On Monday, it was announced that Aviva Investors, the asset management arm of the U.K.’s largest insurance company, had committed to an investment of some $320 million for the 26-acre Station Road commercial research development in Cambridge, U.K.
Its partner in the venture is Canada’s Public Sector Pension Investment Board (PSP Investments), one of that country’s largest pension fund managers, with C$168 billion under management.
Aviva’s parent company, Aviva Group, is also a bellwether, with close to $500 billion in global assets under management and a reputation as one of Europe’s largest managers of real assets (real estate, infrastructure and private debt).
The size of the transaction suggests a bullish outlook for Cambridge property—even post-eventual Brexit—as the venerable town retools itself as a global hub for artificial intelligence research.
Upon publicizing the deal, PSP and Aviva jointly hailed Cambridge as “one of the U.K.’s most durable and attractive real estate locations due to its position as a world-class knowledge center in technology, artificial intelligence, biotech and life sciences.”
Glibly known as “Silicon Fen,” due to its location in the coastal English Fenlands, the tech cluster around Cambridge University is currently second only to London for scale-up tech investment in the U.K., while Cambridge University has historically raised more capital investment from its spin-out companies than any other university in the world.
Last month, the U.K. Government announced that it would support a multimillion-dollar joint venture between the University of Cambridge, which is home to an acclaimed Artificial Intelligence Group. and Microsoft, which in recent months has determinedly boosted its investment in AI research initiatives.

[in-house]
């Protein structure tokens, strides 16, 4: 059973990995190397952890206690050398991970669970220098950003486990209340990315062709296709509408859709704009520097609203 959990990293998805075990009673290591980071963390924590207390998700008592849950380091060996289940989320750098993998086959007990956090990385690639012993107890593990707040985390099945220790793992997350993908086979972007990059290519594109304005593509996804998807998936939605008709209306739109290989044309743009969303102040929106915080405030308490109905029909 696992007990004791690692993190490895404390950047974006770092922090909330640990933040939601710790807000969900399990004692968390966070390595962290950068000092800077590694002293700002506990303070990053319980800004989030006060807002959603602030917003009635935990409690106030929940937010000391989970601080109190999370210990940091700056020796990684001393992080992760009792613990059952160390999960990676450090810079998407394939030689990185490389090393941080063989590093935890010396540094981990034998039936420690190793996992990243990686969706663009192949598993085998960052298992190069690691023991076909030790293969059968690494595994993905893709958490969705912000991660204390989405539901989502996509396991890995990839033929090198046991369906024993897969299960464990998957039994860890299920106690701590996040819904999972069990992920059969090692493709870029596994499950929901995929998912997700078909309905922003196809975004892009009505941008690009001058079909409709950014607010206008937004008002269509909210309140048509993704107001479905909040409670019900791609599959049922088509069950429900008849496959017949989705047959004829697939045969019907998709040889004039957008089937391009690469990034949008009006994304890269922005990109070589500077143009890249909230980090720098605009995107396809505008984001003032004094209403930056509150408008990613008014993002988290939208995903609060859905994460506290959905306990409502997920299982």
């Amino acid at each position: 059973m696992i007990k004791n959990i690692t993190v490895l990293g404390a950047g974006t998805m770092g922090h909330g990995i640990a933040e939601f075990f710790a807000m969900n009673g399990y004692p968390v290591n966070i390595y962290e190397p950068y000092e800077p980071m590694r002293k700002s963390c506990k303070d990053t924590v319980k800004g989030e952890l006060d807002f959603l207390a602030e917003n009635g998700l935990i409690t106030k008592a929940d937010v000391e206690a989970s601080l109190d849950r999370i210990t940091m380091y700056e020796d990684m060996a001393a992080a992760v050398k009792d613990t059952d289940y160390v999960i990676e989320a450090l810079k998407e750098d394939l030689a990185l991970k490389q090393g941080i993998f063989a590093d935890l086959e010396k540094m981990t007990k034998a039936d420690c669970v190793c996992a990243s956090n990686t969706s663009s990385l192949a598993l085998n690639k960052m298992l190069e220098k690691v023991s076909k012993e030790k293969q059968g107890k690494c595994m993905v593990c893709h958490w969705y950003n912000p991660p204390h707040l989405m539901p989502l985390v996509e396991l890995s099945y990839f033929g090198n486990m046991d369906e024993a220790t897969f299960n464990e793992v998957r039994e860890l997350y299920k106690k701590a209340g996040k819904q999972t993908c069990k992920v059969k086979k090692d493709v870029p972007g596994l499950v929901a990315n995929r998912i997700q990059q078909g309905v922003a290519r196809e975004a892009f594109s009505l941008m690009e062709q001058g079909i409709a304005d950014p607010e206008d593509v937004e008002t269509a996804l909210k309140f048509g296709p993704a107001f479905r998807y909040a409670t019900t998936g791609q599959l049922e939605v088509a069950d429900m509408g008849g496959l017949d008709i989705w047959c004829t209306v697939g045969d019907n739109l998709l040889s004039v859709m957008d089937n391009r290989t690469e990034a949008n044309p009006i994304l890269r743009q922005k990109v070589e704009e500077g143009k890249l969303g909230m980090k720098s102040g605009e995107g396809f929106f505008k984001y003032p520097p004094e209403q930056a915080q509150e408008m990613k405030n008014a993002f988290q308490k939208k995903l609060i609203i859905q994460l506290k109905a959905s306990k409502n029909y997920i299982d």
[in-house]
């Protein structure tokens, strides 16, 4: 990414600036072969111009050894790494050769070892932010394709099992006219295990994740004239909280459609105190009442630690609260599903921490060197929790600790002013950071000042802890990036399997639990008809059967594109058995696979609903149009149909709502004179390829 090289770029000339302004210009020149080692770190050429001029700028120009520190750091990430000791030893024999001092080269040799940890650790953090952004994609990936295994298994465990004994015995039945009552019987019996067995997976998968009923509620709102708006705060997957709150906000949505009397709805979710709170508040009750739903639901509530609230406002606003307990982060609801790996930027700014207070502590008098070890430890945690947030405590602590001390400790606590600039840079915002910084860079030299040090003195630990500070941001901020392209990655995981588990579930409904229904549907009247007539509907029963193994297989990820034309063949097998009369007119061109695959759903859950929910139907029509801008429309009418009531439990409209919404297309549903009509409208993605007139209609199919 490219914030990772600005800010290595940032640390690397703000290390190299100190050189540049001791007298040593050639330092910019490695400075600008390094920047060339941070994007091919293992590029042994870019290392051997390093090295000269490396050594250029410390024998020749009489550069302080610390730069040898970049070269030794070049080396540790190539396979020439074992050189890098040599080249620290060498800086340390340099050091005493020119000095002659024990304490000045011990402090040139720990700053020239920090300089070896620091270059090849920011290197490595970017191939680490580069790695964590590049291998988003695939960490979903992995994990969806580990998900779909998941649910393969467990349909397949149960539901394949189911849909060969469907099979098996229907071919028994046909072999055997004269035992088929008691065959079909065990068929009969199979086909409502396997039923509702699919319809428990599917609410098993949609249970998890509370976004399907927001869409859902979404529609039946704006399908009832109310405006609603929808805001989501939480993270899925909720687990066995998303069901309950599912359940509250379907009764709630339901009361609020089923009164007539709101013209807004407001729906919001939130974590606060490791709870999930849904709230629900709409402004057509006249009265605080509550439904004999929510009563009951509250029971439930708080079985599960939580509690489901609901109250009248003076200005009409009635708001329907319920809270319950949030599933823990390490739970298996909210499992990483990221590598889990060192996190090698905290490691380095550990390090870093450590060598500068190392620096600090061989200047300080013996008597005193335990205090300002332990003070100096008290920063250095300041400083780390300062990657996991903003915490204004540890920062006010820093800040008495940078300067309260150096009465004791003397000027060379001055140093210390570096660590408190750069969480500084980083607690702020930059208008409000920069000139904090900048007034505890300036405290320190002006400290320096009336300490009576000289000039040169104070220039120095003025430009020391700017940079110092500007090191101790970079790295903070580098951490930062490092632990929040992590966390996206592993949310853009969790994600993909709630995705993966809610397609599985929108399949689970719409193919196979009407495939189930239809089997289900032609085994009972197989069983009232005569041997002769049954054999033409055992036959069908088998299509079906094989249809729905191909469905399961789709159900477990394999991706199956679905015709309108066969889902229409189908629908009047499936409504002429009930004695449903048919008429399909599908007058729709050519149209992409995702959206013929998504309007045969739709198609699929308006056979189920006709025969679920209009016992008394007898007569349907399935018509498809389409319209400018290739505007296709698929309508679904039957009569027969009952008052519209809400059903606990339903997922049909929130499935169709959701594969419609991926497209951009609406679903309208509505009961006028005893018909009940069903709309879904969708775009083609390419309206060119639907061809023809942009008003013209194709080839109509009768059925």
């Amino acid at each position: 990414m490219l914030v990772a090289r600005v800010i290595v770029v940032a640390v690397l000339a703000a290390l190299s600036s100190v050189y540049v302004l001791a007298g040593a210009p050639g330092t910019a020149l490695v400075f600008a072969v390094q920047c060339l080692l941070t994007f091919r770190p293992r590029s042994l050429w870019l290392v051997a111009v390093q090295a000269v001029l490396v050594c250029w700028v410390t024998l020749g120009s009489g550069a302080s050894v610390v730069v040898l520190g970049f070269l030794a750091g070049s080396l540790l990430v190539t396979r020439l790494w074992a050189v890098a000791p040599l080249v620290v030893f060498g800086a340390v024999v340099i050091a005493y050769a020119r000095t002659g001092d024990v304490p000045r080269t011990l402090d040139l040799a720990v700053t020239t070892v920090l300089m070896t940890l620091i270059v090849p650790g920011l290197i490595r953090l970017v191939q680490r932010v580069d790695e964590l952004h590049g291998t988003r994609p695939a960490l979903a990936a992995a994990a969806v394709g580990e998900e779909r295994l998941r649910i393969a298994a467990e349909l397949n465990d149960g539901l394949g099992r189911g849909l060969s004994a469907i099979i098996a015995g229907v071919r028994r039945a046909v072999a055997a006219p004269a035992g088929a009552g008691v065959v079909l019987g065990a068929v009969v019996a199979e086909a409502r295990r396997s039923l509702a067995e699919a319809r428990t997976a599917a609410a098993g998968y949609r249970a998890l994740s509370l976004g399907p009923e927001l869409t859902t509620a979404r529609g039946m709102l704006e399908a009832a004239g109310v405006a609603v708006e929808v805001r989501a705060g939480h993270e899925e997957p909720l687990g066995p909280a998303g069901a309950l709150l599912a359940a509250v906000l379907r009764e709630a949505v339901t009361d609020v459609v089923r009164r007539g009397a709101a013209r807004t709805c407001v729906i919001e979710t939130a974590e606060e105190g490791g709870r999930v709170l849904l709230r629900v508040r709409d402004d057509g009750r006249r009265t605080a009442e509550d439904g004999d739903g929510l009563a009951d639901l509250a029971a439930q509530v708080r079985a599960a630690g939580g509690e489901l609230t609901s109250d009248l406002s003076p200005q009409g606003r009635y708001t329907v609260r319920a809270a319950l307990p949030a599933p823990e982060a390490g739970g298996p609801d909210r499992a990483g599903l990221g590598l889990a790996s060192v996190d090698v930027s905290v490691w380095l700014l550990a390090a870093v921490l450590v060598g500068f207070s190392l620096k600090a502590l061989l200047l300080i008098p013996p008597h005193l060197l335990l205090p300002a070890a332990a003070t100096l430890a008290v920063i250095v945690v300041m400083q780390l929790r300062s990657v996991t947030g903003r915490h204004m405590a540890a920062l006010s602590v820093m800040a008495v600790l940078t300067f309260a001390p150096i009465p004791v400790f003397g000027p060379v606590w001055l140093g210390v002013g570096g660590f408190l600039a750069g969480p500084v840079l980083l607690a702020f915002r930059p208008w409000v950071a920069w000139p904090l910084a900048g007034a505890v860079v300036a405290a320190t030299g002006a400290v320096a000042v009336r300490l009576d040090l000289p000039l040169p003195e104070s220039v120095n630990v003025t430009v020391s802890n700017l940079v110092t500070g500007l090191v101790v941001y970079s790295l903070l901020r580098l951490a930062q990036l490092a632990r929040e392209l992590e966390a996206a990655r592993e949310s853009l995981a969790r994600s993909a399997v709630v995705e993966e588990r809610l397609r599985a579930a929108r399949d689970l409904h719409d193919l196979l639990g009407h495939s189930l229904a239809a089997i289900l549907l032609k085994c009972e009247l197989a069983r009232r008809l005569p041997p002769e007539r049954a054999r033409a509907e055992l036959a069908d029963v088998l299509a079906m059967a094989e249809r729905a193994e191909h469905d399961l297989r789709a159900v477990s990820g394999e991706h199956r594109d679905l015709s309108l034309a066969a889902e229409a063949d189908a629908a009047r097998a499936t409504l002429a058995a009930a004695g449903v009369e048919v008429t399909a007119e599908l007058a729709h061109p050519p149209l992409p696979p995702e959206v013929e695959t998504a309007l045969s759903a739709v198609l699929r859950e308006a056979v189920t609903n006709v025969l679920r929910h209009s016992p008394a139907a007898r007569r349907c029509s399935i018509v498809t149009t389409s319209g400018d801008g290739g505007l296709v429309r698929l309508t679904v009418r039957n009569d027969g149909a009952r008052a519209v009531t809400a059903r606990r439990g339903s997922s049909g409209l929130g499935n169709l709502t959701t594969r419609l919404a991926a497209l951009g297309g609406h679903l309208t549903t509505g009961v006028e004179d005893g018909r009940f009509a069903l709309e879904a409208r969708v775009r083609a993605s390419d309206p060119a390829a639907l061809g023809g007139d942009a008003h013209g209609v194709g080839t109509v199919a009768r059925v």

Even with considerable uncertainty around the Brexit process, U.K. real assets have continued to attract signal investments. And within this subset, Cambridge has seemed to remain above the direst economic forecasts.
Cambridge’s knowledge economy has consistently grown by some 10% per year since 2013, generating approximately $6.4 billion in economic product.
Meanwhile, prime office rents in Cambridge are signing at around $58 per square foot, while the going rate for Oxford is currently around $52 per square foot. These figures are only slightly below the current market rate of around $63 per square foot in Canary Wharf, one of the pre-eminent post-codes for major global financial firms operating in London.
Speaking with Cambridge’s Business Weekly, consultancy firm Bidwells’ Head of Business Space Agency, Dick Wise, said the Cambridge office market is on track to hit a five-year high in 2019, this “during one of the most uncertain economic periods in living memory.”
This tech cluster premium has extended beyond Cambridge’s commercial real estate and into appurtenant residential markets. Bidwells documented a mean 20% premium for home prices located in comparable global research hubs. Their study of average home prices from the fourth quarter of 2009 through the third quarter of 2018 found that prices in Cambridge rose 73% during the period, while prices in rival uni town Oxford rose nearly 67%.
Perhaps a borderless thing
It bears noting that the phenomenon of tech clusters and real estate price inflation is neither novel nor a purely British occurrence. Research released earlier this year from Jones Lang LaSalle (JLL) uncovered a robust (and intuitive) correlation between technologically innovative, talent-rich cities and real estate prices.
Looking at a pool of U.S. tech clusters, analysts at Legg Mason pointed to venture capital investment levels as the factor linking tech development to commercial real estate price movement. (At present, there are 253 venture capital firms with investments in Cambridge, U.K.)
Resilience in tech-cluster real estate has also been observed in clusters across the Atlantic. Further JLL research from 2019 found that in leading life science clusters of Boston, San Francisco, San Diego and Washington D.C. laboratory vacancy rates tend toward roughly half the level of traditional office vacancies and are less market elastic.